When assigned as an instructor at Fort Leavenworth, he needed a text to teach the elements of field artillery, and to meet this need he wrote a book which at once had wide circulation. As a line officer he has commanded every unit of field artillery from a platoon to a brigade of five regiments, and he has always

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  • THE FIELD ARTILLERY JOURNAL

    thrown himself heart and soul into having a good organization. His hobby has been field artillery in all its phases. As a Major General he has kept up with the details of the lower echelons, especially those relating to firing methods, and to materiel, as well as with tactics and with war planning.

    While willingly assuming the responsibilities of his office, from the time that he entered upon his duties as Chief of Field Artillery until the end of his tour, he was most careful to see that the opinions of all his subordinates were given consideration and in so doing he maintained their enthusiastic support in carrying out his decisions.

    Having made a thorough study of current development projects and of the needs of the arm, he set out to tackle motorization of transport and modernization of weapons.

    He saw that the arm must prepare itself to make use of the motor vehicles which would be immediately available in case of an emergency, and if necessary, to make some changes in method of employment in order to use such vehicles rather than to delay getting to the front while awaiting supply of ideal equipment. When attention to minor details was necessary to carry through his main purpose he entered into working them out with the same enthusiasm that he devoted to making the major studies of the equipment and the training of hundreds of regiments.

    As an example of his methods, the organization of the first test battery required endless planning. The question was raised as to how to provide high speed gun carriages, and through lack of experience it was thought that the guns should not be fired from pneumatic tires. General Bishop joined with his staff and with the Ordnance designers in solving the problems. The ideas of the dropped hub, to permit use of commercial automobile wheels without lowering the gun trunnions, and of the steel segments, which were to be lowered to take the weight off the pneumatic tires in firing, were his.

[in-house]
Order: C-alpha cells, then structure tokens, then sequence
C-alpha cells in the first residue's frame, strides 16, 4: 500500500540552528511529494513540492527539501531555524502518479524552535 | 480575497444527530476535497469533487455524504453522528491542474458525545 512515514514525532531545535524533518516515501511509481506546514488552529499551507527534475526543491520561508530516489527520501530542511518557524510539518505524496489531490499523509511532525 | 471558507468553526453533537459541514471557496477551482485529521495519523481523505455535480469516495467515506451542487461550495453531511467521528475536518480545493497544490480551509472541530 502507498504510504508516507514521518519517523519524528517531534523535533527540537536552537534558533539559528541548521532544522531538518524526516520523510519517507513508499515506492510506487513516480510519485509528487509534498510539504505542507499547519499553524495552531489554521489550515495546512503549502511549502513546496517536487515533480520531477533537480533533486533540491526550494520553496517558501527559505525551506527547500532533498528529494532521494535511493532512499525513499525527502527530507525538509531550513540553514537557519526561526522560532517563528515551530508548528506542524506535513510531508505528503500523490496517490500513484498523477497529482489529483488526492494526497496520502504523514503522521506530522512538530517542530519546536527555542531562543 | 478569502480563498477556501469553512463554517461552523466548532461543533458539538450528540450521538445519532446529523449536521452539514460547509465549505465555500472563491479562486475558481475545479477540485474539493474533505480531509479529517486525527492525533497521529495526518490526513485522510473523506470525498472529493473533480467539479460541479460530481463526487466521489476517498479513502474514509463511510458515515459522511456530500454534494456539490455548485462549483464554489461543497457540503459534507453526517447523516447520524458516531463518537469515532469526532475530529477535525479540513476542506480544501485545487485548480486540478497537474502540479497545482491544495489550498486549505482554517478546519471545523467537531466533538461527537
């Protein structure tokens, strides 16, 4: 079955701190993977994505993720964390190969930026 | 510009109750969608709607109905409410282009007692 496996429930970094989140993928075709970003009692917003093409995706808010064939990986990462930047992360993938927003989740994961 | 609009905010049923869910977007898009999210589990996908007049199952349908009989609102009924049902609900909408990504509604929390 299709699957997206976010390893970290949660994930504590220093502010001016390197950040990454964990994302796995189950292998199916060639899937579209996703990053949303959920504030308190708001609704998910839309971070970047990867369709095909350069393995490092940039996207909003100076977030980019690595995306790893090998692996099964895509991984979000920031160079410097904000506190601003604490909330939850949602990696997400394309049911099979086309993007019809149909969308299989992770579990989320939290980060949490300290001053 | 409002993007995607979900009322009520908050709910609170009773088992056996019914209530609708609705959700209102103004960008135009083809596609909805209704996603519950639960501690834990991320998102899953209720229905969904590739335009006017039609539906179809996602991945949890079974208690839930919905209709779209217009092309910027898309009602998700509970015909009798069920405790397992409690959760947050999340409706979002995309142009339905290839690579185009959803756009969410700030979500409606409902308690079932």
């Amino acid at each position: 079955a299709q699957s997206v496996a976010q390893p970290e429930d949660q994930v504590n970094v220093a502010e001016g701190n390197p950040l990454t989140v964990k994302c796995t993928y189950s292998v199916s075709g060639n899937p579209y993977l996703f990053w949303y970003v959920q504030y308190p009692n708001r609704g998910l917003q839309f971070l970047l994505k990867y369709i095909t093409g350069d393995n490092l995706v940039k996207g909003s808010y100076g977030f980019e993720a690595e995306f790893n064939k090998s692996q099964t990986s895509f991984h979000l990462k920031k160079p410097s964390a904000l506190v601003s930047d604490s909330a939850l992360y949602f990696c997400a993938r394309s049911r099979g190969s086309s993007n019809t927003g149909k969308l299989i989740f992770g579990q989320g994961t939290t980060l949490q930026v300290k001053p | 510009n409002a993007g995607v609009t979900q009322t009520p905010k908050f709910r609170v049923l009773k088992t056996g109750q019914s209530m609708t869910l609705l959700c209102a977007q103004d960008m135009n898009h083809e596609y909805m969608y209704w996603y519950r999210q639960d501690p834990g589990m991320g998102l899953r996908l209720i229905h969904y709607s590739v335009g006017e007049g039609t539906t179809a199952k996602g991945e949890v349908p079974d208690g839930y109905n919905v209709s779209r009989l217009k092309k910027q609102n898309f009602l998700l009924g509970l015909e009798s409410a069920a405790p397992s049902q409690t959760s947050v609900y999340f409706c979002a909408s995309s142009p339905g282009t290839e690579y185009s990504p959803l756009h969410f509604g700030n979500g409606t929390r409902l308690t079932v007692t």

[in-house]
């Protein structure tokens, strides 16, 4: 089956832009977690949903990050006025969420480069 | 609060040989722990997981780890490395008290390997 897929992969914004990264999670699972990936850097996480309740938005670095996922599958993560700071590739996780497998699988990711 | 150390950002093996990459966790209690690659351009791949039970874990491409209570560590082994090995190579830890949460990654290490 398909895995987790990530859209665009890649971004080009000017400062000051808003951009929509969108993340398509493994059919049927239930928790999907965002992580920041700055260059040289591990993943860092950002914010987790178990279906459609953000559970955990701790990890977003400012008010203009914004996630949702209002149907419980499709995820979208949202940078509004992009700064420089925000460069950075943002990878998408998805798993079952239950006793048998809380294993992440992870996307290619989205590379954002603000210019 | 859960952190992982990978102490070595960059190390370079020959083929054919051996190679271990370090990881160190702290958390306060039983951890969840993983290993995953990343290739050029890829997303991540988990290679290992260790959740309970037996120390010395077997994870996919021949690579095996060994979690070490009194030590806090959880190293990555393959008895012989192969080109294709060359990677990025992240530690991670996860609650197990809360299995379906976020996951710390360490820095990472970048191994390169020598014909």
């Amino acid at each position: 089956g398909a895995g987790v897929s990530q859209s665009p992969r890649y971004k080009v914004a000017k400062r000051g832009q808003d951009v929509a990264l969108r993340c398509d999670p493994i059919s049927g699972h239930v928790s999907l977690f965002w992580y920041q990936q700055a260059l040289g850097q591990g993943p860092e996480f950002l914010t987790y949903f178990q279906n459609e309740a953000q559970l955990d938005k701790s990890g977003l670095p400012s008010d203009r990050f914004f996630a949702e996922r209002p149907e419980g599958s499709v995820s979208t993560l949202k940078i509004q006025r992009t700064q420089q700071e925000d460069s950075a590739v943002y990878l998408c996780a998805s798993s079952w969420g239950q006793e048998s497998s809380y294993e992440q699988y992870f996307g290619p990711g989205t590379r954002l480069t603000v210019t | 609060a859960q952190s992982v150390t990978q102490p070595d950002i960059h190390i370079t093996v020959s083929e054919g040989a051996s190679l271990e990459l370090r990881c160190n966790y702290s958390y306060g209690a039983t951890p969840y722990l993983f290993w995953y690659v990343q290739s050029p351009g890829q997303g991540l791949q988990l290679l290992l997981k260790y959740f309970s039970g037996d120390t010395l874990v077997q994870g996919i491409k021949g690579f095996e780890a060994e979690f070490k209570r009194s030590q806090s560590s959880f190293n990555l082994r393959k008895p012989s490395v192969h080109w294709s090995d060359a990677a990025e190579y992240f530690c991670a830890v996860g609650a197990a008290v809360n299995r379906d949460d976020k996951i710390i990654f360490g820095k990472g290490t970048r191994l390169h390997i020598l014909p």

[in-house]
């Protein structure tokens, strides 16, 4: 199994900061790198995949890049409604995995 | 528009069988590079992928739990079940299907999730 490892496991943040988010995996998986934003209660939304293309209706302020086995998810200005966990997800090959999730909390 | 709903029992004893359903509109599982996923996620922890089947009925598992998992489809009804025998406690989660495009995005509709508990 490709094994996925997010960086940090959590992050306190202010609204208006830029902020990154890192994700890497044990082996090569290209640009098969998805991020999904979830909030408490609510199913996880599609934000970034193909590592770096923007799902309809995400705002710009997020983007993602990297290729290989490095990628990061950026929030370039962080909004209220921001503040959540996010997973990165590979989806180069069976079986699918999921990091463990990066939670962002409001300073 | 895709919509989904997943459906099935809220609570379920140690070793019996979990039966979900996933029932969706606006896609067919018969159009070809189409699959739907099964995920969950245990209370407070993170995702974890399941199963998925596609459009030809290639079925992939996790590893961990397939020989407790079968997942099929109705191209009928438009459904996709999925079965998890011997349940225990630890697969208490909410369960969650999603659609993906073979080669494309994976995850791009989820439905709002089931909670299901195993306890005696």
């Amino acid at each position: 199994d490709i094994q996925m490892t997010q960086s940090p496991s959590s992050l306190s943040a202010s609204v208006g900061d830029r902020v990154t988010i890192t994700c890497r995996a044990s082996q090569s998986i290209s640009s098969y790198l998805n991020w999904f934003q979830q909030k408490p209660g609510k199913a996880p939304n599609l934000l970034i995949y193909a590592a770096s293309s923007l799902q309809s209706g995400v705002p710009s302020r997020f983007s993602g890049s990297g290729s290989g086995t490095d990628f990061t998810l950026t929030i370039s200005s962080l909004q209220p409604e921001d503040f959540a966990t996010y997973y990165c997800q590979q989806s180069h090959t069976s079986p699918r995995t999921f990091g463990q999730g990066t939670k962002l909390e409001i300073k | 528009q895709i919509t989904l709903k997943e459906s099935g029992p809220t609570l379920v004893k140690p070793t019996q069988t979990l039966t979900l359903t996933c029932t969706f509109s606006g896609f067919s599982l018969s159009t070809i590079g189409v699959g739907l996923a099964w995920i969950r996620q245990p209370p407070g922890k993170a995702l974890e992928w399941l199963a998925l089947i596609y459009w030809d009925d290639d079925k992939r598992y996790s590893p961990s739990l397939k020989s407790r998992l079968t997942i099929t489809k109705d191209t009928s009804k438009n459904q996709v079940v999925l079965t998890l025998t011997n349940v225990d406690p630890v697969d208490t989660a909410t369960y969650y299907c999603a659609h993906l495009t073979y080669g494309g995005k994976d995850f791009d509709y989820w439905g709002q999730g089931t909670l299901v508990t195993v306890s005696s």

With the help of the Quartermaster General and of the Chief of Ordnance he got the first battery to the Field Artillery Board, saw it through its test, and then pushed the experiment to that of a battalion at Fort Sill. He secured numerous types of trucks for test for the 155mm howitzer, the 155mm gun. and the 105mm

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  • MAJOR GENERAL BISHOP RETIRES

    howitzer. He gave his personal attention to all auxiliary developments to be sure that the plans for motorization were coordinated. He pushed the development of traction devices, of methods of maintenance, of devices for wire-laying, of radio communication, and supervised the writing of new drill regulations.

    At the same time, realizing that we must use our present guns in case of an emergency, he pushed the modernization of gun carriagesnot alone to permit high speed towing, but to provide much greater traverse on the carriage, and full elevation without having to dig recoil pits.

    Recognizing the efficiency of the new pack howitzer, he drove vigorously to get this howitzer mounted on a wheeled carriage which could be towed at speed, as the artillery weapon in support of either horsed or mechanized cavalry.

    When it became evident that a serious reduction in ammunition allowances was imminent, he threw his efforts into the design and development of the miniature gun. Within a week after his serious heart attack he was directing this development by pencil notes from his sick-bed. He had no time to be sick, and he fought his way back to physical strength in order to carry this job through. Batteries of these small guns have now been issued throughout the Regular Field Artillery, to Field Artillery R. O. T. C. units, and to many of the National Guard organizations. It is expected that they will now be provided in limited numbers for the Organized Reserves.

    The mere enumeration of the principal efforts of General Bishop